ICC World Cup: Time to give Mohammed Shami the respect he deserves

Senior pro's Player of the Match show has put team management in a bigger quandary

India's Mohammed Shami rises to third-highest wicket-taker in World Cup history (photo: @MdShami11/X)
India's Mohammed Shami rises to third-highest wicket-taker in World Cup history (photo: @MdShami11/X)

Gautam Bhattacharyya

That Mohammed Shami received the ICC Player of the Match award after India’s hard-earned win against New Zealand last night showed a decision to let cricketing logic take precedence over everything else.

Yes, Virat Kohli fell five runs short of a landmark, where he could have touched Sachin Tendulkar’s record of 49 ODI centuries, and young Rachin Ravindra showed he had the makings of a fine all-rounder for the Black Caps. 

However, both Kohli's and Ravindra’s time will come again in this World Cup — while one is not so sure about Shami, arguably India’s finest pace bowler in the transition period between Zaheer Khan and the blooming of Jasprit Bumrah. If not for Hardik Pandya’s freak ankle injury in the last game and the helpful conditions at Dharamsala, which called for beefing up the pace attack with more quality, the man who is now the third-highest wicket taker for India in the 50-overs showpiece (36 wickets) may have continued to warm the benches. 

There is now a week’s gap before India’s next game against England in Lucknow on 29 October, and if Pandya is ruled fit, then the all-rounder is certain to come back in place of Surya Kumar Yadav. Will the team management then persist with Sunday’s trio of Bumrah–Siraj–Shami after the latter’s dramatic haul of 5/54, which stopped the Kiwis at least 30-40 runs short of a par score? Or will they fall back on Shardul Thakur again for the so-called additional batting prowess? 

The speculation has begin in right earnest as Lucknow’s Ekana Stadium, India’s next venue, is known to be slow, with a dual bounce — which makes a case for Ravi Ashwin as the additional spinner. However, it’s unlikely that Shami will be perturbed about any such guesswork after spending a decade in international cricket — and having seen many a high and low in both his professional and personal lives.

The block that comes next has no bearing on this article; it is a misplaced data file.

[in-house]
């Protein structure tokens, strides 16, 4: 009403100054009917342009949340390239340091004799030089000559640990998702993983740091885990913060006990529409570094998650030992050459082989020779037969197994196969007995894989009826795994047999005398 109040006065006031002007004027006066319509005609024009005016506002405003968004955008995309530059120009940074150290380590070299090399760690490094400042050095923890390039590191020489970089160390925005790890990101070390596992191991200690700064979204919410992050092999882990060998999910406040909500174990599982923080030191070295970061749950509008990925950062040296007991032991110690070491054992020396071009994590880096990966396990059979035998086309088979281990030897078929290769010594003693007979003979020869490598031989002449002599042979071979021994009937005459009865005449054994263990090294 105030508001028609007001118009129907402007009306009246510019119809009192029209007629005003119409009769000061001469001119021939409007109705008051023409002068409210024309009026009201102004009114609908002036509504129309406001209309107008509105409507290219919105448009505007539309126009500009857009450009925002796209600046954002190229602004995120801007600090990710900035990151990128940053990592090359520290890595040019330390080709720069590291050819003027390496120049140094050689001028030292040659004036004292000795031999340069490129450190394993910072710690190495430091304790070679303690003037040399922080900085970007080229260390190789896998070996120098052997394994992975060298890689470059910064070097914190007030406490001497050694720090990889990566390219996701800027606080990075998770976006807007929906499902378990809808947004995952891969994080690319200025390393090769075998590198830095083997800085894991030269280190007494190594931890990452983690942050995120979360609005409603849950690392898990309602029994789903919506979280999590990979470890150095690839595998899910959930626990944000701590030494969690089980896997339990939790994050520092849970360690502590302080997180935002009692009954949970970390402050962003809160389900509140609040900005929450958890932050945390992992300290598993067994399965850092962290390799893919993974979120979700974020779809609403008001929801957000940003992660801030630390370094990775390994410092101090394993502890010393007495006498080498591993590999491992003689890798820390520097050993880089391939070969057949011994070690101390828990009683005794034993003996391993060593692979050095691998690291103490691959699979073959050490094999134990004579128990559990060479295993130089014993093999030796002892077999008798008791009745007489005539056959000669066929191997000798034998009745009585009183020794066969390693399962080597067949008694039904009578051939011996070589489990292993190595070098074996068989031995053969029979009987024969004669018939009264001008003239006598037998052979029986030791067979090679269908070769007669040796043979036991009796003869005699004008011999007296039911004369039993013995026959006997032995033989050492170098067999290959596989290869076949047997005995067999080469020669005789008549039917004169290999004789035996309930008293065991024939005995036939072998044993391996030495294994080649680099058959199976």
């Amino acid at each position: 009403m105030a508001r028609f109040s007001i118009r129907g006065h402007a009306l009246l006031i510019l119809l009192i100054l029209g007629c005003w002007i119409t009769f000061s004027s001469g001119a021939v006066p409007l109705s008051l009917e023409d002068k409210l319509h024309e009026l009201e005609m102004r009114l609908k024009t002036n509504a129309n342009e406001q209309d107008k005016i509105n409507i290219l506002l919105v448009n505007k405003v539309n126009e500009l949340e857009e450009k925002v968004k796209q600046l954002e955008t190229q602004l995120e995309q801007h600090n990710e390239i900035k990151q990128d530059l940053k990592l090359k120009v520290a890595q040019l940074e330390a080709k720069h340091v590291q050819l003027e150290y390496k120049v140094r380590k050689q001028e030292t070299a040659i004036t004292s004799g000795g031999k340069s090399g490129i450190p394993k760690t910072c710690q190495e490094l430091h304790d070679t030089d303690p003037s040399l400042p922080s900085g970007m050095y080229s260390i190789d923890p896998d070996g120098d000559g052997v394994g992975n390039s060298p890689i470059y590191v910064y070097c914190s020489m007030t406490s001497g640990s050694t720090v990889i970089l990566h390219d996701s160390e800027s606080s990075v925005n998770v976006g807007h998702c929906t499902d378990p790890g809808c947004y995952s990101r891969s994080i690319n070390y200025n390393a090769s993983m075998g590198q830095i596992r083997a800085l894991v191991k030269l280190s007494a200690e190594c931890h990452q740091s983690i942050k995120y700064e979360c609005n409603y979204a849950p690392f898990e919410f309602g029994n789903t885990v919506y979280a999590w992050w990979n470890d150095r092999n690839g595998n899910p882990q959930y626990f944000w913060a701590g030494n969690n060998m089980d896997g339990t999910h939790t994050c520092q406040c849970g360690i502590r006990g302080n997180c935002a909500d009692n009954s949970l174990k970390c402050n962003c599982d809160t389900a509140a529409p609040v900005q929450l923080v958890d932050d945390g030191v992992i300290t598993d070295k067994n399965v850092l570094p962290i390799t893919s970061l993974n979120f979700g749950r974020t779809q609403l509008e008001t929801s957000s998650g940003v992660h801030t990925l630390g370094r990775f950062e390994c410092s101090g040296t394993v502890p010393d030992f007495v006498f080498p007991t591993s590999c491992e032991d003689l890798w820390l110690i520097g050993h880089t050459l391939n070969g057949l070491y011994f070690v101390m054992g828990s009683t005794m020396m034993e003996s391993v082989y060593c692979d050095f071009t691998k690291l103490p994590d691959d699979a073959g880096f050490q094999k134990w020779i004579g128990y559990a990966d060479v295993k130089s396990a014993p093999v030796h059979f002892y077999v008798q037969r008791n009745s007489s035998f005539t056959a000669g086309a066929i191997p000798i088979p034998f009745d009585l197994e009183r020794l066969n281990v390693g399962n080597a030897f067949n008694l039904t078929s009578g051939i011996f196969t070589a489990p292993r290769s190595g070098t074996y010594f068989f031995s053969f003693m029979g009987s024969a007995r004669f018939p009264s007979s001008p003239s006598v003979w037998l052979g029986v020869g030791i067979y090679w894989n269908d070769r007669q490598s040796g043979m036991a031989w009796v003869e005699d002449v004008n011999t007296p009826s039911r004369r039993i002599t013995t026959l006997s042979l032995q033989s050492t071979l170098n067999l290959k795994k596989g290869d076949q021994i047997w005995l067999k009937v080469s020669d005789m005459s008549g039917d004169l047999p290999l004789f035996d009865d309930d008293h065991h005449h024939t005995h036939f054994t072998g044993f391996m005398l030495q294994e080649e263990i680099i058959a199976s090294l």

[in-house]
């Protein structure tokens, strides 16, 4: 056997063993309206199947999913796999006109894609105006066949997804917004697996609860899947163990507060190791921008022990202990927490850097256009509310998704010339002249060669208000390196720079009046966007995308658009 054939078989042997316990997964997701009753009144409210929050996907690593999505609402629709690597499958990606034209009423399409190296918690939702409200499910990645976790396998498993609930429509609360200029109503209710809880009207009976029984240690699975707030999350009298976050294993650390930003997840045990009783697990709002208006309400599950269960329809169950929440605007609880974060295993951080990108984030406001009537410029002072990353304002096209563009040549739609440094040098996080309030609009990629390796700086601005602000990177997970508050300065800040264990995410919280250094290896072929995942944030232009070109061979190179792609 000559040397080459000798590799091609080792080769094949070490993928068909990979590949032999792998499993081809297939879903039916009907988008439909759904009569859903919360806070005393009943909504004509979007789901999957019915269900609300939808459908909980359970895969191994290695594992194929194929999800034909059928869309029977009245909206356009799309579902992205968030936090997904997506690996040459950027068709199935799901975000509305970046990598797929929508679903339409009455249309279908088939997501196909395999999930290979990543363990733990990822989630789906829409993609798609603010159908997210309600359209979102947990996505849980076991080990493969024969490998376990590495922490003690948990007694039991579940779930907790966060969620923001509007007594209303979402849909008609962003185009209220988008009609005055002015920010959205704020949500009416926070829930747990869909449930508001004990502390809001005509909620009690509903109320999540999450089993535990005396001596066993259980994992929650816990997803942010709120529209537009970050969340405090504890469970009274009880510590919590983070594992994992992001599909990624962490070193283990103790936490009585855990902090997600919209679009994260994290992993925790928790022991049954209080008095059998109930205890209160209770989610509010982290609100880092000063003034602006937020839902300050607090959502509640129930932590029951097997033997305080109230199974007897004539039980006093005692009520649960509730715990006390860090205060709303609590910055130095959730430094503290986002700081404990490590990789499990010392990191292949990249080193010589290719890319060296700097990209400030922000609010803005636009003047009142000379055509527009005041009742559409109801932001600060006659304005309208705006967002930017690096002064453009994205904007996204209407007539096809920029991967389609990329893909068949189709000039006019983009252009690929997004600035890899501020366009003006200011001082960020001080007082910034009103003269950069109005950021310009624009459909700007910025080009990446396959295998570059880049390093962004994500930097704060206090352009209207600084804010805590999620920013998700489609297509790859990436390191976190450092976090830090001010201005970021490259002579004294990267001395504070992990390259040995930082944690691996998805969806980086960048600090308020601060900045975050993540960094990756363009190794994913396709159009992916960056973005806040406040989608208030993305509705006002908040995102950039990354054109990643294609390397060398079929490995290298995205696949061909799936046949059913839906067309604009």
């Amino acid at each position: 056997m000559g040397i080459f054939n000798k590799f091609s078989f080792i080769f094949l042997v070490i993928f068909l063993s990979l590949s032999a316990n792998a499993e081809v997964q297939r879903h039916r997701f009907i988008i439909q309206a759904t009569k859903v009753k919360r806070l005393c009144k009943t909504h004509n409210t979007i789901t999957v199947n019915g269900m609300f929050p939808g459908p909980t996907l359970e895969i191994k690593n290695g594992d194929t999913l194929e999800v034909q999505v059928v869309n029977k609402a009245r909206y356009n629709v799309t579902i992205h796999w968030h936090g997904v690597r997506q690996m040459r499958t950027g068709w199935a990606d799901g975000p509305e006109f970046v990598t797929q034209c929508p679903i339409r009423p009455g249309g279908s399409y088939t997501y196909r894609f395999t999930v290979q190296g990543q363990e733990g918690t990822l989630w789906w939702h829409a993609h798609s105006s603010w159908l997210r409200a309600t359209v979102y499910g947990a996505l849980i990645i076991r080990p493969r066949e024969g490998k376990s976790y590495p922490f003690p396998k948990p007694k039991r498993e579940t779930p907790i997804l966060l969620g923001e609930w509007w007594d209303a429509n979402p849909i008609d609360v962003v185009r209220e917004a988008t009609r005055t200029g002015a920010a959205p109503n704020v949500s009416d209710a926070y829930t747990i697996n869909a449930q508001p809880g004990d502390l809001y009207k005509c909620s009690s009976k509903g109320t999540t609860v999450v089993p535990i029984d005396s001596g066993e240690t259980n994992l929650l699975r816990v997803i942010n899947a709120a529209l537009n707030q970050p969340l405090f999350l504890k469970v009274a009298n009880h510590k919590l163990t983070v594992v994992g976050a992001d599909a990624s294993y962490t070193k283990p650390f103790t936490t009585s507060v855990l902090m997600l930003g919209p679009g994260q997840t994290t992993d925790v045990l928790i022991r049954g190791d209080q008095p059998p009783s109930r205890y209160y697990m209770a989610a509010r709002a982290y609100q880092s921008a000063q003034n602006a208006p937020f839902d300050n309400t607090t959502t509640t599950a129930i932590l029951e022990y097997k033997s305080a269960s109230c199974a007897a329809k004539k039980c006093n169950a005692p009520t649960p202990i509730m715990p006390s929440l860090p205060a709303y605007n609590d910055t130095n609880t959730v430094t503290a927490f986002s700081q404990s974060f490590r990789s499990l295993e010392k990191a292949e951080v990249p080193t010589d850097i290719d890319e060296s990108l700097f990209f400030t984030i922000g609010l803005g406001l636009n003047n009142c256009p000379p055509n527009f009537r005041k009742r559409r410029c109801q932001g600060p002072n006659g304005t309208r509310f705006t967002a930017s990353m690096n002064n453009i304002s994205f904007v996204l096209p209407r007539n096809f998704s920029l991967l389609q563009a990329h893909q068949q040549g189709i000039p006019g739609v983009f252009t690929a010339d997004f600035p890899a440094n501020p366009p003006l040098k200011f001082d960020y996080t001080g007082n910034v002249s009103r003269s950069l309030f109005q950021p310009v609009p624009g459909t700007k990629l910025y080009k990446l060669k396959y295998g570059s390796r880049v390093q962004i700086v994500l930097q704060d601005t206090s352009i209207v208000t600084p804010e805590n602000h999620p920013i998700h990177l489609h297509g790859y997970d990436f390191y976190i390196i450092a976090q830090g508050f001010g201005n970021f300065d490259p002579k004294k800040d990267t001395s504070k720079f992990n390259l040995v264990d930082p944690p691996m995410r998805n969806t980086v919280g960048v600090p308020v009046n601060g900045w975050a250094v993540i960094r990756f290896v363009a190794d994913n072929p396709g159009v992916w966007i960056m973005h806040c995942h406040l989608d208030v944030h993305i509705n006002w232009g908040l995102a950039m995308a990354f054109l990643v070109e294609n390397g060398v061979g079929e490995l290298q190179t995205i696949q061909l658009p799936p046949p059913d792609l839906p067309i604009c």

Barely two years back, during the 2021 T20 World Cup in the UAE, Shami had taken some pasting from the in-form Pakistan duo of Babar Azam and Mohammed Rizwan in their opening group league game, where India slumped to a rare 10-wicket loss. None of the bowlers, including Bumrah, had covered themselves in glory under the perfect batting conditions there, but Shami was singled out for severe trolling on the basis of his religion.  

Then again, in the run-up to last year’s World T20 in Australia, Shami was kept on stand-by despite being in fine fettle in white-ball cricket and received a call-up only after Bumrah’s injury.

The 33-year-old from Amroha in Uttar Pradesh, whose easygoing demeanour often masks the steel inside him, has come back stronger each time.      

Only two matches ago, against Afghanistan, a country against whom Shami had got a hat-trick in the 2019 edition, a number of TV pundits were unanimous that he ought to have been given a go in view of his track record. Ravi Shastri, the India team’s last head coach, felt that Shami should get some more match time, even if it was just to have him primed to step in for anyone who might get injured in such a long tournament. 

It happened soon enough — and Shami was back with the ball in hand, and the same fire in his belly.

A wicket off the first ball to get rid of opener Will Young certainly helped him to hit the rhythm — he was even more lethal in his second spell, with the yorkers also coming together.

For the record, he is also the first and the only Indian bowler to have two five-wicket hauls in the World Cup. 

What next for Shami? We will have to wait and watch…           

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